Instructional Course Lecture   |    
Geriatric Trauma: The Role of Immediate Arthroplasty
Andrew H. Schmidt, MD1; Jonathan P. Braman, MD2; Paul J. Duwelius, MD3; Michael D. McKee, MD, FRCS(C)4
1 Department of Orthopedic Surgery, Hennepin County Medical Center, 701 Park Avenue, Mailcode G2, Minneapolis, MN 55415. E-mail address: schmi115@umn.edu
2 Department of Orthopaedic Surgery, University of Minnesota, 2450 Riverside Avenue South, #R200, Minneapolis, MN 55454. E-mail address: brama011@umn.edu
3 Orthopedic and Fracture Specialists, 11782 SW Barnes Road, Suite 300, Portland, OR 97225. E-mail address: pduwelius@gmail.com
4 Division of Orthopaedic Surgery, Department of Surgery, University of Toronto, St. Michael’s Hospital, 55 Queen Street East, Suite 800, Toronto, ON M5C 1R6, Canada. E-mail address: mckeem@smh.ca
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An Instructional Course Lecture, American Academy of Orthopaedic Surgeons

Printed with permission of the American Academy of Orthopaedic Surgeons. This article, as well as other lectures presented at the Academy’s Annual Meeting, will be available in March 2014 in Instructional Course Lectures, Volume 63. The complete volume can be ordered online at www.aaos.org, or by calling 800-626-6726 (8 a.m.-5 p.m., Central time).

Disclosure: None of the authors received payments or services, either directly or indirectly (i.e., via his or her institution), from a third party in support of any aspect of this work. One or more of the authors, or his or her institution, has had a financial relationship, in the thirty-six months prior to submission of this work, with an entity in the biomedical arena that could be perceived to influence or have the potential to influence what is written in this work. Also, one or more of the authors has had another relationship, or has engaged in another activity, that could be perceived to influence or have the potential to influence what is written in this work. The complete Disclosures of Potential Conflicts of Interest submitted by authors are always provided with the online version of the article.

Copyright © 2013 by The Journal of Bone and Joint Surgery, Inc.
J Bone Joint Surg Am, 2013 Dec 18;95(24):2230-2239
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Periarticular fractures in the elderly are difficult to stabilize, and nonoperative treatment is not well tolerated. Surgery is usually indicated, but standard techniques of internal fixation often fail in this age group because of osteopenic bone and fracture comminution. These factors often prevent sufficient fixation to allow early weight-bearing, which is of critical importance in the geriatric patient.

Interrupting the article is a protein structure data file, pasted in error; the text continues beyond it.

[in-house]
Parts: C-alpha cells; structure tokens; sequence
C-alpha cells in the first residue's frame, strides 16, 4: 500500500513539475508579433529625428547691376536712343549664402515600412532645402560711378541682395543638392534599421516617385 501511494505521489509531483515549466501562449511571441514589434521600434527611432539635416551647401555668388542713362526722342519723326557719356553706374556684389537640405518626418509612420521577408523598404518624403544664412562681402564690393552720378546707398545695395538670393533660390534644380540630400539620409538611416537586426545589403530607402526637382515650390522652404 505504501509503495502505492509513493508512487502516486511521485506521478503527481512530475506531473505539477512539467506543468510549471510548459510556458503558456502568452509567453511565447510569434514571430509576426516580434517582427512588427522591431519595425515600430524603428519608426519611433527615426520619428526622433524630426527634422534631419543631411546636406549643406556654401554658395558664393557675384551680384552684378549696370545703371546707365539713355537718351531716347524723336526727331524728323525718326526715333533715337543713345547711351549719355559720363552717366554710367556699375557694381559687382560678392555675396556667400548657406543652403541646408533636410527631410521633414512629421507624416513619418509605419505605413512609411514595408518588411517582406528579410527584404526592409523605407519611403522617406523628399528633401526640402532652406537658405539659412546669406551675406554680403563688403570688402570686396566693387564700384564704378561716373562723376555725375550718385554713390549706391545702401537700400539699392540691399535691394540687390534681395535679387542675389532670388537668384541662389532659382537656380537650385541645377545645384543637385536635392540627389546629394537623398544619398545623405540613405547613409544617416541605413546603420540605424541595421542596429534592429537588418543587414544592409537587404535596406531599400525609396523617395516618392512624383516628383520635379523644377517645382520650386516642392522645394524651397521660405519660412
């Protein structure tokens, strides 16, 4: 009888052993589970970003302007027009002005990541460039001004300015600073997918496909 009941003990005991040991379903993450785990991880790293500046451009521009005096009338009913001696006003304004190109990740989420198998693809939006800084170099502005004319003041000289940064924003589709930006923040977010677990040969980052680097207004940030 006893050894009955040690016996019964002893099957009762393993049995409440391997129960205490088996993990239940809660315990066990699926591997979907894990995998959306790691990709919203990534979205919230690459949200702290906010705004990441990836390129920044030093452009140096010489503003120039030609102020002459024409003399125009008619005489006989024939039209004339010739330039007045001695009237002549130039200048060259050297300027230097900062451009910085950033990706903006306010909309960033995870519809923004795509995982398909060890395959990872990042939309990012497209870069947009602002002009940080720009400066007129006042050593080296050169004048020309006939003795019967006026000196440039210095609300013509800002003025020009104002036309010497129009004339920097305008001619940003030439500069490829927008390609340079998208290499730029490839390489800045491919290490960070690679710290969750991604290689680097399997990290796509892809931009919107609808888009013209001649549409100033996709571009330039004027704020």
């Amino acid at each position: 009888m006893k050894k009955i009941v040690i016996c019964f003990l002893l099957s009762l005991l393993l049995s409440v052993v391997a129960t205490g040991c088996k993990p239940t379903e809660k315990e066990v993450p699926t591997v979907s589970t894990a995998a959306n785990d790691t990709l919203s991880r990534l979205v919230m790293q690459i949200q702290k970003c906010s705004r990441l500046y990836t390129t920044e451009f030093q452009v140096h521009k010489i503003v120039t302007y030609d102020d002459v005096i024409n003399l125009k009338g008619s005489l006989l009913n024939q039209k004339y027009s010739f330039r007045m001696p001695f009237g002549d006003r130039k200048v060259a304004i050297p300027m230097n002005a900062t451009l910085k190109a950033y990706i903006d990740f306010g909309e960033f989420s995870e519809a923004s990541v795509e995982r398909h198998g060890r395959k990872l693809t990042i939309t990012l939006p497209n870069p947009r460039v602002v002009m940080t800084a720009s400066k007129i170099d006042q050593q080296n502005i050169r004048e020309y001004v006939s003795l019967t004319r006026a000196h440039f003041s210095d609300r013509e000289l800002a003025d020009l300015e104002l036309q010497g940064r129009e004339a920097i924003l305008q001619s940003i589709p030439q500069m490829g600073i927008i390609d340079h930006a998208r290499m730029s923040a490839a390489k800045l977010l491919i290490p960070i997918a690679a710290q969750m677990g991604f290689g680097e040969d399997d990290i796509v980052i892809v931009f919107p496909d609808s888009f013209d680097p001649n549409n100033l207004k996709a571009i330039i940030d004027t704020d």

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    These activities have been planned and implemented in accordance with the Essential Areas and policies of the Accreditation Council for Continuing Medical Education (ACCME) through the joint sponsorship of the American Academy of Orthopaedic Surgeons and The Journal of Bone and Joint Surgery, Inc. The American Academy of Orthopaedic Surgeons is accredited by the ACCME to provide continuing medical education for physicians.
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    Akbar Hussaini, MD
    Posted on December 23, 2013
    Timing of THA after femoral neck fracture; non-displaced femoral neck fractures; Trauma vs Arthroplasty primary Surgeon
    Seton Highland Lakes, Burnet,TX, USA

    Could the authors comment on:

    1. Possible bias in existing literature for ORIF in femoral neck fracture treatment, given that many studies are published by trauma surgeons/centers, and not arthroplasty surgeons in treatment of femoral neck fracture.
    2. The role of arthroplasty in non-displaced femoral neck fracture in octogenarians.
    3. Timing of arthroplasty (typically stated as within 48hrs from admission in most studies) for these patients, is there a detriment to operating later (2-4 days)?

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